Welcome to the Today in Travel Question of the Week. As always, you can submit a query below or via email.
Why do car rental companies charge a fee for an additional driver when that driver is your spouse? I can understand if it is friends renting or even family members when all the information, ie: last name, insurance cards, address, credit cards, etc. [is different]. But when it is a spouse, all the information is the same except for first names. It is such a price increase, especially for a weekly rental. If we don’t lose our shirts by the airlines we lose them to the rental car companies or both.
Unfortunately, questions like this are becoming a bit too common these days, as travel-related fees accumulate across the board, from airlines to hotels and, yes, car rental companies. But whereas airlines can justify fees by citing rising fuel costs (well, not so much anymore) and a sluggish economy, and hotels can point to declining business travel, car rental companies exist in a sort of grey area: Sure, demand is down, but rates are going up. Our own Sarah Pascarella warned travelers to budget more for a rental car this fall.
Regardless of all these economic factors, the important thing to understand is that rental cars make a lot of their profit off fees and [[Car_Rental_Insurance | insurance ]], the latter of which tends to be a real gouge. And so the short and admittedly cynical (and, I’m sorry to say, unsatisfying) answer to your question is: Because they need the money, and people will pay it. I put in a query at several agencies to get answers on your specific fee, because it seems especially illogical to charge extra for a spouse, but haven’t heard anything yet. I’ll post answers if and when I receive them.
The good news is that some car rental companies don’t charge the additional driver fee for spouses or domestic partners. Budget and Avis both explicitly exempt spouses from the charge. National, Hertz, and Alamo leave the matter unclear, so call each agency’s rental office in your destination to find out if they charge. Spouses may be exempt in some places but not in others. Budget and Avis, however, are a sure thing.
Lastly, your agency may waive the fee if you’re a member of AAA or AARP.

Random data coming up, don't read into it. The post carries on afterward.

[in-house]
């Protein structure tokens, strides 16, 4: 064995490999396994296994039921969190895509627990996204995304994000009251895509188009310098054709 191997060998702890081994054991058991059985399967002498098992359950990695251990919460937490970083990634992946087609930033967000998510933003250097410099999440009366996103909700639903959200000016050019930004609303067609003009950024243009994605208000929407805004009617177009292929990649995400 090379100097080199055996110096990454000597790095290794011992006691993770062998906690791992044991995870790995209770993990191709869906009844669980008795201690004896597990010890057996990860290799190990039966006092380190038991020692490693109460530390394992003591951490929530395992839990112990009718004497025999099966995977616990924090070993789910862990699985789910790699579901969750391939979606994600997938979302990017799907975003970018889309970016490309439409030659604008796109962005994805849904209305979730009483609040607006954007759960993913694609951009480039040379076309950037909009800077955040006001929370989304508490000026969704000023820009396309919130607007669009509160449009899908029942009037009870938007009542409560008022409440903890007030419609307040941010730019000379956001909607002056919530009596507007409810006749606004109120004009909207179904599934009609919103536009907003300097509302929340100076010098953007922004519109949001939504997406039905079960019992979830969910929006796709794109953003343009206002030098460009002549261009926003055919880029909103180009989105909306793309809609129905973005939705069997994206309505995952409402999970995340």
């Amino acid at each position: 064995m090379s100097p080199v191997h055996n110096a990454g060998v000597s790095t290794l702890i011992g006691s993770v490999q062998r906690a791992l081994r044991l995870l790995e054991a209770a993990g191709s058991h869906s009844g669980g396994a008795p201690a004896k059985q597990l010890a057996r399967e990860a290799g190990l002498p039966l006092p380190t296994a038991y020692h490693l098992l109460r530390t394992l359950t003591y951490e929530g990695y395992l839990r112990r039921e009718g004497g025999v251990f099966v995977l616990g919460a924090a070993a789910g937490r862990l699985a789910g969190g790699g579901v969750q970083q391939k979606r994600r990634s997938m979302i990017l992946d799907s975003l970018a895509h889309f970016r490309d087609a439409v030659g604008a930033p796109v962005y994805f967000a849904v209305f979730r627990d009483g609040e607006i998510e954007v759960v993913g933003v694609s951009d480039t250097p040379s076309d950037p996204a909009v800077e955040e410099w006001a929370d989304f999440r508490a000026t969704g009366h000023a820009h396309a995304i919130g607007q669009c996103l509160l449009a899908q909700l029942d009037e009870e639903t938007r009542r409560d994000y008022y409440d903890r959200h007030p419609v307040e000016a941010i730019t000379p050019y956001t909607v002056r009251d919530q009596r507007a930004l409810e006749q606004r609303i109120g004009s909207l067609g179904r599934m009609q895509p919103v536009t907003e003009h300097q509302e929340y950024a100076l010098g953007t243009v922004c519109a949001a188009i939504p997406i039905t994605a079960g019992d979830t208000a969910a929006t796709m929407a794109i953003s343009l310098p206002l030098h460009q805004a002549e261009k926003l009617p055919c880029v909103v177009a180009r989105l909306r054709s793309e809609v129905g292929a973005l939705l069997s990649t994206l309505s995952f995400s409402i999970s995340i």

I want to use frequent flyer miles to travel to Australia in November 2010. It appears that I can’t make reservations until November 2009 (one year away). Seats are limited using miles. Do you have any suggestions/recommendations to help me secure a reservation?
Most legacy lines (American, United, Delta) post their schedules 330 days before the travel date, so you can’t really book before then. For your purposes, traveling in November 2010, you’ll have to wait until late November or possibly December to book, depending on when you want to travel.
At this point, a very clear problem emerges: Your departing flight will be available before your return flight, meaning you’ll have to wait until your return flight becomes available if you want to book the itinerary together. Since you’re traveling to Australia, we’re talking about a gap of several weeks, which likely means your return flight won’t be available until late December or even early January.
What to do? For starters, you could simply wait for your return flight to become available and then book the best itinerary you can. You may find less availability for your preferred departure, but it’s not like availability is the hallmark of frequent-flyer programs. If you’re a mileage-collector, you already know that flexibility is key, especially with popular, long-haul routes.
You could also book an itinerary with your preferred departure and a false return, then pay the change fee to book your preferred return when it becomes available. To do this, you’d have to wait a day or two after your departing flight comes online, then book your departure (which you’ll keep) and a return (which you’ll discard when you book your actual return). The caveat here is the cost (change fees can run in excess of $100 per ticket) and the possibility that your return flight won’t have award seats available.
Airlines do allow you to place a hold on departing flights, which lets you claim a departing flight, hold it until your return is available, and book them together. But no airlines allow you to hold flights for more than a few days.
Readers, do you have any suggestions for this week’s batch of questions? Perhaps you can share some personal experience with either issue? Any questions for future entries? Leave a comment below, and thanks!